Andrew Gross drew on a personal story for the main theme of this thriller which will hit home with any reader who knows anyone coping with the loss of a child. A sad author’s note explains the impetus for the story that inspired Eyes Wide Open.

Two brothers have taken divergent trails in life. Jay Erlich is a successful surgeon with two great kids and a wife he still loves after twenty years. Jay and Kathy are celebrating that milestone anniversary on the east coast when a call comes from California that will have Jay flying across country on a wild odyssey. His only nephew, Evan, has been found at the bottom of a cliff, an apparent suicide.

Evan Erlich had inherited his parents bipolar disease from Jay’s older brother, Charlie, and his wife, Gabby. Charlie had always been the the wayward child, a true sixties rebel, and at one time  associated with a group whose cult behavior led Charlie to flee.

When Jay arrives to comfort his brother and sister-in-law, he is outraged that this troubled youth was released from a mental health facility only a few days after a violent outburst. The  small halfway facility he was sent to seems inappropriate for the state with the boy was in, and Jay tries to bring justice for Evan by going to the press and interviewing the coroner’s detective who is ready to stamp the boy’s death a suicide.

But things quickly start to unravel and Jay finds himself increasingly convinced that Evan’s death might be a murder. He delays returning home in an effort to convince Detective Sherwood that there is more to Evan’s case than a trouble youth launching himself to his death, and he begins to suspect that Charlie’s involvement with the cult is at the bottom of it all.

Russell Houvnanian’s charisma had led to a nightmare of multiple murders decades before on the scale of Charles Manson; the man and several of his accomplices remain in jail. After Sherwood and Jay visit Houvnanian in a maximum security prison, evidence mounts that leads them to suspect cult disciples are operating in their leaders name. It soon becomes clear to Jay that the monster’s influence is still felt in the outside world as people associated with Charlie start to die, one by one.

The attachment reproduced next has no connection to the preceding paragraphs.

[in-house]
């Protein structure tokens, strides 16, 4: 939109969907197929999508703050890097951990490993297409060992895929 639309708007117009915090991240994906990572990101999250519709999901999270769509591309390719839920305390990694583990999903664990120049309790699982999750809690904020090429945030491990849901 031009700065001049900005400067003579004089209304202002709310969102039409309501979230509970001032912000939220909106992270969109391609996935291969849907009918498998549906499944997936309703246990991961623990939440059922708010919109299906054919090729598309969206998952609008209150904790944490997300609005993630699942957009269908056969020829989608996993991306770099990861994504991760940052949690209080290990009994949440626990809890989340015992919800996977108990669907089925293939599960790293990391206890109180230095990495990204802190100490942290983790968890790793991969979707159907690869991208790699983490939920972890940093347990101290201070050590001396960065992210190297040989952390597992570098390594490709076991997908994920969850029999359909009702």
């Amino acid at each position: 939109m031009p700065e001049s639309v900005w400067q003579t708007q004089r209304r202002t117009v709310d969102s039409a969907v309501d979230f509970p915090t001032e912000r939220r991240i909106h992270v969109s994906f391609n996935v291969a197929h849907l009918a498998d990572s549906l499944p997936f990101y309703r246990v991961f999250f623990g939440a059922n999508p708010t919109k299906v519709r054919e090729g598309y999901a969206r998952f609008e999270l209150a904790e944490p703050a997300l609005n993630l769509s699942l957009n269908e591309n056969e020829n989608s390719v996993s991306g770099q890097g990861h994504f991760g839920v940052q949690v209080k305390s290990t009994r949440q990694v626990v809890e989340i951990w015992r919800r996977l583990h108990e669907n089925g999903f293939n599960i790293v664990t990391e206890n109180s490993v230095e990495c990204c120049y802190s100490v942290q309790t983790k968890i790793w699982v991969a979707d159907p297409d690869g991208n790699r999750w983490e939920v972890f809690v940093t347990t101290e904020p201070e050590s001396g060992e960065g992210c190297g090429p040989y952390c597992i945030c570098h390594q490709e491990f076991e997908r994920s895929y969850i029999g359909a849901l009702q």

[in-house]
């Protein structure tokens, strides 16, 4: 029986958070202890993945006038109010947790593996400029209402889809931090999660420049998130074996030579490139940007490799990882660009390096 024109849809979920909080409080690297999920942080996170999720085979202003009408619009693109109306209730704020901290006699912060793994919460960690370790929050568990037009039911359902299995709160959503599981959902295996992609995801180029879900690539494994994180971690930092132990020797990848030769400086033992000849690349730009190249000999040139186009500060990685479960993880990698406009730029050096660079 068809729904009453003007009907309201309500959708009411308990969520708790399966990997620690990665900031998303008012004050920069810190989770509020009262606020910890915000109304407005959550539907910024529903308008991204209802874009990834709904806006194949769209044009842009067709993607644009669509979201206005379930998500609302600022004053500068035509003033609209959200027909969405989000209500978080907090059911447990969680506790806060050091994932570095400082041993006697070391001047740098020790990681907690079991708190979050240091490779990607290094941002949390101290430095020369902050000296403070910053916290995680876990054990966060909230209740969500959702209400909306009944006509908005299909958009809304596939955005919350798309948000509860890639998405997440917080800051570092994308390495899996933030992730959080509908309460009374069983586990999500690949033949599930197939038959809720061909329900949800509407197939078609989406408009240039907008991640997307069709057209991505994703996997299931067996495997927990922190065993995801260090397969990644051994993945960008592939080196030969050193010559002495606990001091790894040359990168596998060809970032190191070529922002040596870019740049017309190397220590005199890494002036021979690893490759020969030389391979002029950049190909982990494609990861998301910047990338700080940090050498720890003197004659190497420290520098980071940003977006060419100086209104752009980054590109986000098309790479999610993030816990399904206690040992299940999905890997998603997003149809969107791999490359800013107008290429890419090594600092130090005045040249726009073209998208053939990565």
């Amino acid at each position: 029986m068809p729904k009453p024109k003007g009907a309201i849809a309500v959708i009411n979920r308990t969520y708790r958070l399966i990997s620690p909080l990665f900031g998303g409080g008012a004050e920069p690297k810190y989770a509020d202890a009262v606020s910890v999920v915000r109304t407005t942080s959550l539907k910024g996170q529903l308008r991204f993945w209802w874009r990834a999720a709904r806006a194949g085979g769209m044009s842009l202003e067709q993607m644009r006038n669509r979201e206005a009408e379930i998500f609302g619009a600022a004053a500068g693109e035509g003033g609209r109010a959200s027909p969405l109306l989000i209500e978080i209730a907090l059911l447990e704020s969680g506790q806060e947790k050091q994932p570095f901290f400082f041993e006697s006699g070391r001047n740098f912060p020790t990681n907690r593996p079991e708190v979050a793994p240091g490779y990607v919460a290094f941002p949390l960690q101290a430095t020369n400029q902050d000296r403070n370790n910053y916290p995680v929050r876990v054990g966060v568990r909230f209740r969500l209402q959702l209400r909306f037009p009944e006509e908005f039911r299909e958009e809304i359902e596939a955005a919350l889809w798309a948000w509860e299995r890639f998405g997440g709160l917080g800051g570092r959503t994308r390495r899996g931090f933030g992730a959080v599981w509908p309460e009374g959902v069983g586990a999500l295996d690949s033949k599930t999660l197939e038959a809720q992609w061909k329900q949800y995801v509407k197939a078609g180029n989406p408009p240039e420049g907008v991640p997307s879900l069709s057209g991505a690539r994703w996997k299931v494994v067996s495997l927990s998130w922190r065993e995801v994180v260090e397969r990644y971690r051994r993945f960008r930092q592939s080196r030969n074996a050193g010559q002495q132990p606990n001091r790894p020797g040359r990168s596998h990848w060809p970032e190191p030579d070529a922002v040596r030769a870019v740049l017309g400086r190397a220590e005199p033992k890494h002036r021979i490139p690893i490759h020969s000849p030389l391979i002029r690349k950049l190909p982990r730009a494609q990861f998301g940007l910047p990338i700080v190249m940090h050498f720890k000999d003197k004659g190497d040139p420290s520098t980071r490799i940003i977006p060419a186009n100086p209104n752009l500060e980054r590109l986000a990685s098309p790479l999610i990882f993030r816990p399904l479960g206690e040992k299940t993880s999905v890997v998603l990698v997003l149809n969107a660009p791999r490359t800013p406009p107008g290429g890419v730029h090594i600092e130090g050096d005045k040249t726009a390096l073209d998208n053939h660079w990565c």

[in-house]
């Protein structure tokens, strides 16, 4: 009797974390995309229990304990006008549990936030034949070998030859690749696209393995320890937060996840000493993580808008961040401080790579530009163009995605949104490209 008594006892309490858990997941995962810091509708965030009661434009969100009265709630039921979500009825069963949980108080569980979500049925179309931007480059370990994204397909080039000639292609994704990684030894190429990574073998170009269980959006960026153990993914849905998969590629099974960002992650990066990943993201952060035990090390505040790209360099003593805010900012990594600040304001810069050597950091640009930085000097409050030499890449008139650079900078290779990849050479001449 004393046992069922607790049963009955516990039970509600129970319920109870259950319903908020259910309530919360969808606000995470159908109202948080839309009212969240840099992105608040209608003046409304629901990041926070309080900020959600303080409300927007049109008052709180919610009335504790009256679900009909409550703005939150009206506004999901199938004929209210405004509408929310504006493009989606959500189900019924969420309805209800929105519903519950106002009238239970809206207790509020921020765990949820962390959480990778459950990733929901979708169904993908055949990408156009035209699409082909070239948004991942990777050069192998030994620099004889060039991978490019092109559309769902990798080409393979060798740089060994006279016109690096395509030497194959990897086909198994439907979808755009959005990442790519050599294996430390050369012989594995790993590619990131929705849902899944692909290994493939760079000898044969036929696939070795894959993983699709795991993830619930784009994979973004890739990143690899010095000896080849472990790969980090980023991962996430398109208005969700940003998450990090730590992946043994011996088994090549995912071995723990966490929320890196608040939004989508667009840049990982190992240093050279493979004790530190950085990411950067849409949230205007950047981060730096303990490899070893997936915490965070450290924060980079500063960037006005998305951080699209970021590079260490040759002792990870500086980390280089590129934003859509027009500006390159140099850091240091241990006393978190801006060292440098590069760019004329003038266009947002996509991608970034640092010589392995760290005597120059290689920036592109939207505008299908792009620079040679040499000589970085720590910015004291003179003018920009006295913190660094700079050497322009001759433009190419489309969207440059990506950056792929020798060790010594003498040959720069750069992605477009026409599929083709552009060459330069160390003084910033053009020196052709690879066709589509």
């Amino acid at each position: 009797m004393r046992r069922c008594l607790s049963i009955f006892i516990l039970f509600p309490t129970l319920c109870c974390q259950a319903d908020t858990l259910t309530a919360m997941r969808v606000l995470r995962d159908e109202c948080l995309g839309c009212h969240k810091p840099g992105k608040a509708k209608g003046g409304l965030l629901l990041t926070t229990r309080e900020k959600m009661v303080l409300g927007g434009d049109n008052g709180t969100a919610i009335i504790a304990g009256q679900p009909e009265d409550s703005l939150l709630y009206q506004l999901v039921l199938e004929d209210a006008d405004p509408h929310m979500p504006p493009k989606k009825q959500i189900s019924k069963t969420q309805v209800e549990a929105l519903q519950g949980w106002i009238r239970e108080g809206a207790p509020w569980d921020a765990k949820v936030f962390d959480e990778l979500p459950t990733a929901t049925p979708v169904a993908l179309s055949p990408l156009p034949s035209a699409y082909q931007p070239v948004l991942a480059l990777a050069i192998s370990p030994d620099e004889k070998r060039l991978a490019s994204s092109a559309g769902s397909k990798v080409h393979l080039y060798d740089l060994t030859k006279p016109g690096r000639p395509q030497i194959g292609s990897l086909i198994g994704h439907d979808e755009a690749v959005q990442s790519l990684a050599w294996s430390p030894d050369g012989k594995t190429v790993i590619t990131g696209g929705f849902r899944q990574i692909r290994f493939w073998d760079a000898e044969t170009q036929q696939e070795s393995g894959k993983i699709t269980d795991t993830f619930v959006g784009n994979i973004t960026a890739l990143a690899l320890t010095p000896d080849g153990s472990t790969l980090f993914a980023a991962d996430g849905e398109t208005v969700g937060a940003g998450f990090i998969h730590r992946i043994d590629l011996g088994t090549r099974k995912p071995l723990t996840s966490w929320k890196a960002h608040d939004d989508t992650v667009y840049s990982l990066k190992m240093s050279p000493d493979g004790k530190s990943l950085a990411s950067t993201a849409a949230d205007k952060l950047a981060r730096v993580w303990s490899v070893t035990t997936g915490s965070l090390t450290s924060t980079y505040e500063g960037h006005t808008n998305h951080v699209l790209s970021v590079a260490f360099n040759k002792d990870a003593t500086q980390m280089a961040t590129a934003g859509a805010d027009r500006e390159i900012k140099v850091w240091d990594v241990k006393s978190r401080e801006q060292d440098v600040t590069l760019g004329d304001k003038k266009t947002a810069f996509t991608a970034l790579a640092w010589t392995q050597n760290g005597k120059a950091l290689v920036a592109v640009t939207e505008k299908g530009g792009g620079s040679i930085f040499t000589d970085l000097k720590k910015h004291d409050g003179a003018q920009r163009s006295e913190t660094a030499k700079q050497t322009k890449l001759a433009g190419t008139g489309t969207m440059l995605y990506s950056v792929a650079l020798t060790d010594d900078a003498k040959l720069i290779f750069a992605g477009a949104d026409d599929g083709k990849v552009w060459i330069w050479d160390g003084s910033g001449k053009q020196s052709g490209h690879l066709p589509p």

This is a chilling page turner with a relentless pace, as Jay keeps postponing his return home, to the chagrin of his wife and his colleagues. There is a tough emotional component, too, as Jay makes the connection between his father’s life, Charlie’s, and Evan’s, and realizes it is just a trick of fate that he has not inherited the same bipolar illness. He also finds the overarching reach of a maniac will go years into the past and threaten his own future.

Gross gives us Jay’s point of view in first person and several of the other main characters, including Det. Sherwood, in third, an effective device that brings the action close to the reader as we experience the unraveling of the story through Jay’s frustration and increasing suspicions.

Nelson DeMille notes Eyes Wide Open “should be read with the lights on and the door closed. A rare and menacing psychological thriller that works on every level.”

This is a frightening study of the power of evil to affect generations.